Kashmir To Kanyakumari: The Diary of a Young Indian Solo Traveller

By Rutuja Bhagwat - May 14, 2018


Instagram is a wonderful place to meet like-minded souls. I have exchanged stories with so many travellers on this platform that it is overwhelming. I have met a few who do not have a house by the definition of it and keep on exploring newer locations, and a few who have left their homes forever to reside in the mountains. There are some women who travel the world solo and then some young boys, like Jony Jindal, who have covered India's one of the northern-most points (Sonamarg in Jammu and Kashmir) and the southern-most point (Kanyakumari) at the age of 19 on a long 48-day expedition. 

Jony and my conversation started with a question I had asked on my Instagram story. Since I am visiting Uttarakhand and Haryana in the month of December, I was looking for pictures of Nainital, Mussoorie, Dehradun, and Lansdowne. That's when he replied that he had visited Nainital. I went through his profile and was mesmerised by his feed. While we were still exchanging our stories, I learnt about his K2K journey and was impressed, needless to say. He further asked me if I could publish his experience on my blog and I instantly agreed.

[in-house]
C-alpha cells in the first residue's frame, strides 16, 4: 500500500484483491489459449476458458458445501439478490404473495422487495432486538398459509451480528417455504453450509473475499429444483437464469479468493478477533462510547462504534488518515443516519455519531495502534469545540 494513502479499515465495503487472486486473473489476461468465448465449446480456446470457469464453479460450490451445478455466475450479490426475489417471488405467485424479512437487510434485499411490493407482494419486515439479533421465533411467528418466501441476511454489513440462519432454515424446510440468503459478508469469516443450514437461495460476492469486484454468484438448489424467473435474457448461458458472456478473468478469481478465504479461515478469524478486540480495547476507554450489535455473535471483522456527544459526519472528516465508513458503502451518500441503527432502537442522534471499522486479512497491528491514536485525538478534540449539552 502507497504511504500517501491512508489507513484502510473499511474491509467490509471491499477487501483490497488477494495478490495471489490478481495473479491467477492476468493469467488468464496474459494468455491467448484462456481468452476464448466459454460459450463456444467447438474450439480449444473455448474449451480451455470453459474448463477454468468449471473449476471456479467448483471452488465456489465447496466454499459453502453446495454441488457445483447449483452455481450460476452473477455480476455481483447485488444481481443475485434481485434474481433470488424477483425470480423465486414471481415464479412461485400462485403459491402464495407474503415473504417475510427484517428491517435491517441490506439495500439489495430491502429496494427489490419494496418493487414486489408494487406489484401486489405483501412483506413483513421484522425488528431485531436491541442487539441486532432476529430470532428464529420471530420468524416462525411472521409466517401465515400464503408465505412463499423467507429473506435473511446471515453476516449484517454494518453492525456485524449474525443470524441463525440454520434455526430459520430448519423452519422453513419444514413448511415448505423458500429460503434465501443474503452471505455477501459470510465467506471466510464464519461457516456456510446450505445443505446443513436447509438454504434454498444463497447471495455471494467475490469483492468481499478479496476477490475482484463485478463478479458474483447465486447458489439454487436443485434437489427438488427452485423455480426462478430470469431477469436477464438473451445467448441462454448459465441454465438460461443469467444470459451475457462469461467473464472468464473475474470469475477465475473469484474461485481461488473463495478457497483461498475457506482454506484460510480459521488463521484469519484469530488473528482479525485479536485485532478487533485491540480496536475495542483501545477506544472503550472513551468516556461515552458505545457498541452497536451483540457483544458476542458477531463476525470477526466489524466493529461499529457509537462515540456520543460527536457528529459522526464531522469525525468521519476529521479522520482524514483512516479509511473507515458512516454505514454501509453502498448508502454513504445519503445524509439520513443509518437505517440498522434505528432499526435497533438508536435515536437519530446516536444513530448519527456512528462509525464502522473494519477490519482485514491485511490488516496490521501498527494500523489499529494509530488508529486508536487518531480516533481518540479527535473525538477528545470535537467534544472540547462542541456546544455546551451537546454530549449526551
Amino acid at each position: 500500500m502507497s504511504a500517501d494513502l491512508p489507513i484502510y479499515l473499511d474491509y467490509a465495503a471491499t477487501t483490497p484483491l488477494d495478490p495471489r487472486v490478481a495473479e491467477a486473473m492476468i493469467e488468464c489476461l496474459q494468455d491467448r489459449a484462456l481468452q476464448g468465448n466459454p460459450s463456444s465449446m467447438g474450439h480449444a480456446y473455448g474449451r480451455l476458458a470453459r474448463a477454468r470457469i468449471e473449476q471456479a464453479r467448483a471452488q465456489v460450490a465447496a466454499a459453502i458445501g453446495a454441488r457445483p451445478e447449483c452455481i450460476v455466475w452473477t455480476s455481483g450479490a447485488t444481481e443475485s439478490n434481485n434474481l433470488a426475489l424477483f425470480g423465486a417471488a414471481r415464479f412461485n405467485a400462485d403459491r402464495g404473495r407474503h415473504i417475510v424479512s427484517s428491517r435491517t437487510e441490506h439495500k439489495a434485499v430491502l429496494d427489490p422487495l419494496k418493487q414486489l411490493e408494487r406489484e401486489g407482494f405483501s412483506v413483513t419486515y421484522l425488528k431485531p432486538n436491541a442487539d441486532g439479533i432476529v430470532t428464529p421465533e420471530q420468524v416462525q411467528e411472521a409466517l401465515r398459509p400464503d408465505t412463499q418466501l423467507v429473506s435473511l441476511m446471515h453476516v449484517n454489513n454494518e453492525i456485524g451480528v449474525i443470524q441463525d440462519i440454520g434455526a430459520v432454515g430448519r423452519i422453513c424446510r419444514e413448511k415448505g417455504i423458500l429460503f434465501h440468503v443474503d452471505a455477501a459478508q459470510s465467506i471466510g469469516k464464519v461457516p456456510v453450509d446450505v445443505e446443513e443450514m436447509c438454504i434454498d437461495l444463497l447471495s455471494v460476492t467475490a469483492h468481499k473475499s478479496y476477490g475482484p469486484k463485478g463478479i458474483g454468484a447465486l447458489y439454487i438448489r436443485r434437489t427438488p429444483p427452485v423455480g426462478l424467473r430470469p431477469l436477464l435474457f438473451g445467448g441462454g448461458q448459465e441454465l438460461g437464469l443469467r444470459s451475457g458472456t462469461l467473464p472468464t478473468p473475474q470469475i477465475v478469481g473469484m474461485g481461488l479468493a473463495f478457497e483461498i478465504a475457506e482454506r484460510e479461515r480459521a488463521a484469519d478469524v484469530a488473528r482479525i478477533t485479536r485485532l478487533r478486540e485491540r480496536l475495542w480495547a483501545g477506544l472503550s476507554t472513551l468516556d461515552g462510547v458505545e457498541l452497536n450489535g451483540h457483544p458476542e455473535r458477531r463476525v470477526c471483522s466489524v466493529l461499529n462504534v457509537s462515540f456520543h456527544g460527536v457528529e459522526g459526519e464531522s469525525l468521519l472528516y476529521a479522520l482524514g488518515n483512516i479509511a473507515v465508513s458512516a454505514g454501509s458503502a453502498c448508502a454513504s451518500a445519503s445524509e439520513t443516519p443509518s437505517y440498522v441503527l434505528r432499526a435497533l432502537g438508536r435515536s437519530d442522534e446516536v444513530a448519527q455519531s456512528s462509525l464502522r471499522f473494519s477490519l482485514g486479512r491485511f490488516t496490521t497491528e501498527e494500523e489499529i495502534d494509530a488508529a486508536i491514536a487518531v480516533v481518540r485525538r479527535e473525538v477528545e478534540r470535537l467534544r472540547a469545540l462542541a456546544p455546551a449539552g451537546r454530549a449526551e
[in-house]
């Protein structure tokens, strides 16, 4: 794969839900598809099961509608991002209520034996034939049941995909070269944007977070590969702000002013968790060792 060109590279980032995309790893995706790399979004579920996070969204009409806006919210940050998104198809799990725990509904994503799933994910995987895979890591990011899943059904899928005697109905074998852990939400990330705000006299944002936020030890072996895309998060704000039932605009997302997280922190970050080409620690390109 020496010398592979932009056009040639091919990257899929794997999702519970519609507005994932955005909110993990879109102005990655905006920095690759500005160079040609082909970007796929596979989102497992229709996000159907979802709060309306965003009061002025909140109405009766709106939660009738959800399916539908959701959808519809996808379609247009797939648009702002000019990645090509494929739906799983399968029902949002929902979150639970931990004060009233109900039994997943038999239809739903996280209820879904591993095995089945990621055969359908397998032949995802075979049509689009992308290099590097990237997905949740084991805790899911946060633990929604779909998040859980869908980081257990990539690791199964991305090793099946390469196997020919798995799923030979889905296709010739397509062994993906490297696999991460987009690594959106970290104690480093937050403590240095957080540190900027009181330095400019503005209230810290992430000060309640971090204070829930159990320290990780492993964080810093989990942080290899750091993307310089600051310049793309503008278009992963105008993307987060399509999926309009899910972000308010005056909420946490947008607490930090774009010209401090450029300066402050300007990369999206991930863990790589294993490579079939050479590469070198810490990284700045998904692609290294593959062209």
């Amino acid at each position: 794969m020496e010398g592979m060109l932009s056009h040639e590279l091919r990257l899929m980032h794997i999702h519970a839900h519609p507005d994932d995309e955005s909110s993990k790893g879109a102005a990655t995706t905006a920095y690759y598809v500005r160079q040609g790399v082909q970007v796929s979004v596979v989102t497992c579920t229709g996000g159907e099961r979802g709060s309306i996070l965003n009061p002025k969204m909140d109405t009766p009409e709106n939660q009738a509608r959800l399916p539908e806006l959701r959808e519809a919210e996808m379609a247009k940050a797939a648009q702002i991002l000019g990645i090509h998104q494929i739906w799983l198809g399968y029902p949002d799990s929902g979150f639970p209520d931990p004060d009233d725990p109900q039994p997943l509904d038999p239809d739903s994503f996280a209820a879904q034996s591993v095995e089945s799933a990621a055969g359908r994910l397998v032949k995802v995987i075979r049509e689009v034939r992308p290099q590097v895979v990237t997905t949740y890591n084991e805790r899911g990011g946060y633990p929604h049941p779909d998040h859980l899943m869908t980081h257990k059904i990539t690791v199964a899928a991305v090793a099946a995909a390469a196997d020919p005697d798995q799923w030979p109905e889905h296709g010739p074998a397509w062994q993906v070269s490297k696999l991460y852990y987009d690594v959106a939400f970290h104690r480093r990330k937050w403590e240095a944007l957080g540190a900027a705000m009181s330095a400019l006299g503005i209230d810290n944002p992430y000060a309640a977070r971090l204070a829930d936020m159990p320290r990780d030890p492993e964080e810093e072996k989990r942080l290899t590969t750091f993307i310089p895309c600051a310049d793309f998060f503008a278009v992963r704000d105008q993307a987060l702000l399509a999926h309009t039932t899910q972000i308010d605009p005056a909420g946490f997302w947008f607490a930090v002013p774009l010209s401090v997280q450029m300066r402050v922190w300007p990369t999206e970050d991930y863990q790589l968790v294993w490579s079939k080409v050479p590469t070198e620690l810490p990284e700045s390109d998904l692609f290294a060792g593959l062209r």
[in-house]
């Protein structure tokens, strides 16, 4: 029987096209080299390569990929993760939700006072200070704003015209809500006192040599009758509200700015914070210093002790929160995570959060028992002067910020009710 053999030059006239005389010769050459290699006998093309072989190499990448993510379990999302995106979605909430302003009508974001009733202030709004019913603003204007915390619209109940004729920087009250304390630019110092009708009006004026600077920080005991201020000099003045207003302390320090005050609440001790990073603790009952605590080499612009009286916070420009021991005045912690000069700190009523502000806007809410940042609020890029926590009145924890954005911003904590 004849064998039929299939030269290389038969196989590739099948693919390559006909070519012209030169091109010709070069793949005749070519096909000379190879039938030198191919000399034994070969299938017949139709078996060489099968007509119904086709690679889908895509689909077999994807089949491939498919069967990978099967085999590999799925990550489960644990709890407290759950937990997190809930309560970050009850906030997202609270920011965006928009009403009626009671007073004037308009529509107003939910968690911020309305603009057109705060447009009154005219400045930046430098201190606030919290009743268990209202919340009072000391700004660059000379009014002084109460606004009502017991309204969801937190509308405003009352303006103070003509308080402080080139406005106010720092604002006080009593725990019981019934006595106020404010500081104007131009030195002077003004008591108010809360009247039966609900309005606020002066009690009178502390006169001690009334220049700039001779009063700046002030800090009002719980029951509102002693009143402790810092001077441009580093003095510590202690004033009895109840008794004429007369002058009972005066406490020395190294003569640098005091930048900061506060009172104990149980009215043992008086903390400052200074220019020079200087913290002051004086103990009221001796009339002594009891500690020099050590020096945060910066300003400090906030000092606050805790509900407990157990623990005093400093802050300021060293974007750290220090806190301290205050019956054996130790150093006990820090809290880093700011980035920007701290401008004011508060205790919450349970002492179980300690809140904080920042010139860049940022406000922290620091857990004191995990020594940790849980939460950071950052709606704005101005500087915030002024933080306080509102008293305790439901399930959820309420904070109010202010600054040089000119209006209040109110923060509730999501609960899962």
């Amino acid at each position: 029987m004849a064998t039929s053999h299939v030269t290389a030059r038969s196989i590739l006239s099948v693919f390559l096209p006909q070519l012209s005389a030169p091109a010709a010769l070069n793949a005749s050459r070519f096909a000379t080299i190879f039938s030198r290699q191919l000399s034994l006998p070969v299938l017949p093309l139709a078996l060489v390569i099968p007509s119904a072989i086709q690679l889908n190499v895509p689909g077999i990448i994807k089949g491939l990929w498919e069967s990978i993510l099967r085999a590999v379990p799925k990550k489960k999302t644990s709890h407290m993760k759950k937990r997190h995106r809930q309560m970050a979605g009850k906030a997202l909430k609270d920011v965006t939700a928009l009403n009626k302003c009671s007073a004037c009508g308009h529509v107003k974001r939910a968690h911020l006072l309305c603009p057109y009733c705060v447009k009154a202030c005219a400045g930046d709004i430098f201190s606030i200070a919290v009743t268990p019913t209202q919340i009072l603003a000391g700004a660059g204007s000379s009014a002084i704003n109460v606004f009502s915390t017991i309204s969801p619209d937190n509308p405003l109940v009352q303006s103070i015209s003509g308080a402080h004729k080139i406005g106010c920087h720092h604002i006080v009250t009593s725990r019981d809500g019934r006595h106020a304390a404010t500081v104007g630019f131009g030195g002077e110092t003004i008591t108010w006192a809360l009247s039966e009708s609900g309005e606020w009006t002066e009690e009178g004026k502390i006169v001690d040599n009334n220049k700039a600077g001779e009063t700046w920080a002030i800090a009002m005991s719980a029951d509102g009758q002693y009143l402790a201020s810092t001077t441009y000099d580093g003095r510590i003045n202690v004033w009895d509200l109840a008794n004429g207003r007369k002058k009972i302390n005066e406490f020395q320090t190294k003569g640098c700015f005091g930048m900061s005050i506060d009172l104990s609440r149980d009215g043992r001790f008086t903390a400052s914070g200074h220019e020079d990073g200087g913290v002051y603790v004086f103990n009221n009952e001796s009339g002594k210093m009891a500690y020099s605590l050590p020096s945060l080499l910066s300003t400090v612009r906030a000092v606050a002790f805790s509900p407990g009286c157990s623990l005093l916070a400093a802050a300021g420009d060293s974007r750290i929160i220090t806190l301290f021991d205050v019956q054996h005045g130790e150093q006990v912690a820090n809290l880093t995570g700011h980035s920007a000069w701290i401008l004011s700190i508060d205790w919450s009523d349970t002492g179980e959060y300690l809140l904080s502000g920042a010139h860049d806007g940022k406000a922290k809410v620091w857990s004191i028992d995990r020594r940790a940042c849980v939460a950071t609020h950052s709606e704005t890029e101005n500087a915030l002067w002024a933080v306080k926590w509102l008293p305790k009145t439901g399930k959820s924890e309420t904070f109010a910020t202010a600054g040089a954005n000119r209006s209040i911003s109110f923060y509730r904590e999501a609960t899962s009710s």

I was in awe of this young lad from Delhi who managed his own expenses, earned money through freelance projects, and finally set himself to do something he loves the most: travelling. Taking a story from his diary, here is an account of his inspiring journey:


-----

Kashmir to Kanyakumari is not just a trip; it is an expedition where you cover more than 6,000 kilometres. It is the story of my recent journey that was 48 days long from Kashmir to Kanyakumari. I covered more than 30 destinations, travelled across more than 10,000 kilometres, made hundreds of new friends, and learned countless of important things: I learned how to face my own problems, how to manage a situation where nobody knows your language, how to change yourself according to weather, according to culture, and according to people.